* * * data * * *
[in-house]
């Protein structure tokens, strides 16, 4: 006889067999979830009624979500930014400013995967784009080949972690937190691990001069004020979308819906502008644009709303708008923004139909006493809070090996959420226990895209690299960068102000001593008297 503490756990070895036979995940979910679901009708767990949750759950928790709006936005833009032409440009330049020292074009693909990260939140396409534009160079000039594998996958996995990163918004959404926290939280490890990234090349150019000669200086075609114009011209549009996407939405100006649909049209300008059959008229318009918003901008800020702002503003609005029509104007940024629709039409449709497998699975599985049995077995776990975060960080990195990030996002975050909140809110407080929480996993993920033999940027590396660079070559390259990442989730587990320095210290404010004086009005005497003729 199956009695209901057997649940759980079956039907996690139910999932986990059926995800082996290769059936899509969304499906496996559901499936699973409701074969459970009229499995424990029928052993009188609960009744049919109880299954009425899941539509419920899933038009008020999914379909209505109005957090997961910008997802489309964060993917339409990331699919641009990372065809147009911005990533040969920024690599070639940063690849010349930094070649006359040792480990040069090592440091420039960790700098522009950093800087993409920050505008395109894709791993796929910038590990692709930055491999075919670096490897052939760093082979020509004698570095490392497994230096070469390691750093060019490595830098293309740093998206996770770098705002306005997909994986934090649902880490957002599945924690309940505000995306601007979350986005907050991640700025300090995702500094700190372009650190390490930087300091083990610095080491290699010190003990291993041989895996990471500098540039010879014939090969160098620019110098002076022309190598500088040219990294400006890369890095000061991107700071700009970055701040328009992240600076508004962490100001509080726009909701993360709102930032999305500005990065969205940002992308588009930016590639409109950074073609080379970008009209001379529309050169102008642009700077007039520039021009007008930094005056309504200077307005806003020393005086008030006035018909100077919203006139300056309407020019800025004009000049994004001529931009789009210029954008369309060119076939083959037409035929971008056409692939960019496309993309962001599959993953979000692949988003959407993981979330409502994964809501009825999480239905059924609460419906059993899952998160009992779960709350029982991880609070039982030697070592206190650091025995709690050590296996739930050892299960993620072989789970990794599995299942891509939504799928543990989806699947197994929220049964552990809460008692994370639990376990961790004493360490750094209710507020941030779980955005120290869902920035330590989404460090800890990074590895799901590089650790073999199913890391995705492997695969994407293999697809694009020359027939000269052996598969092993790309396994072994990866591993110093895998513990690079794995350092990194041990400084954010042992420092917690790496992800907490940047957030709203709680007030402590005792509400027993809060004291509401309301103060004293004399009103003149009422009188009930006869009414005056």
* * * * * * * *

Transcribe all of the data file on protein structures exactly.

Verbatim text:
[in-house]
């Protein structure tokens, strides 16, 4: 006889067999979830009624979500930014400013995967784009080949972690937190691990001069004020979308819906502008644009709303708008923004139909006493809070090996959420226990895209690299960068102000001593008297 503490756990070895036979995940979910679901009708767990949750759950928790709006936005833009032409440009330049020292074009693909990260939140396409534009160079000039594998996958996995990163918004959404926290939280490890990234090349150019000669200086075609114009011209549009996407939405100006649909049209300008059959008229318009918003901008800020702002503003609005029509104007940024629709039409449709497998699975599985049995077995776990975060960080990195990030996002975050909140809110407080929480996993993920033999940027590396660079070559390259990442989730587990320095210290404010004086009005005497003729 199956009695209901057997649940759980079956039907996690139910999932986990059926995800082996290769059936899509969304499906496996559901499936699973409701074969459970009229499995424990029928052993009188609960009744049919109880299954009425899941539509419920899933038009008020999914379909209505109005957090997961910008997802489309964060993917339409990331699919641009990372065809147009911005990533040969920024690599070639940063690849010349930094070649006359040792480990040069090592440091420039960790700098522009950093800087993409920050505008395109894709791993796929910038590990692709930055491999075919670096490897052939760093082979020509004698570095490392497994230096070469390691750093060019490595830098293309740093998206996770770098705002306005997909994986934090649902880490957002599945924690309940505000995306601007979350986005907050991640700025300090995702500094700190372009650190390490930087300091083990610095080491290699010190003990291993041989895996990471500098540039010879014939090969160098620019110098002076022309190598500088040219990294400006890369890095000061991107700071700009970055701040328009992240600076508004962490100001509080726009909701993360709102930032999305500005990065969205940002992308588009930016590639409109950074073609080379970008009209001379529309050169102008642009700077007039520039021009007008930094005056309504200077307005806003020393005086008030006035018909100077919203006139300056309407020019800025004009000049994004001529931009789009210029954008369309060119076939083959037409035929971008056409692939960019496309993309962001599959993953979000692949988003959407993981979330409502994964809501009825999480239905059924609460419906059993899952998160009992779960709350029982991880609070039982030697070592206190650091025995709690050590296996739930050892299960993620072989789970990794599995299942891509939504799928543990989806699947197994929220049964552990809460008692994370639990376990961790004493360490750094209710507020941030779980955005120290869902920035330590989404460090800890990074590895799901590089650790073999199913890391995705492997695969994407293999697809694009020359027939000269052996598969092993790309396994072994990866591993110093895998513990690079794995350092990194041990400084954010042992420092917690790496992800907490940047957030709203709680007030402590005792509400027993809060004291509401309301103060004293004399009103003149009422009188009930006869009414005056």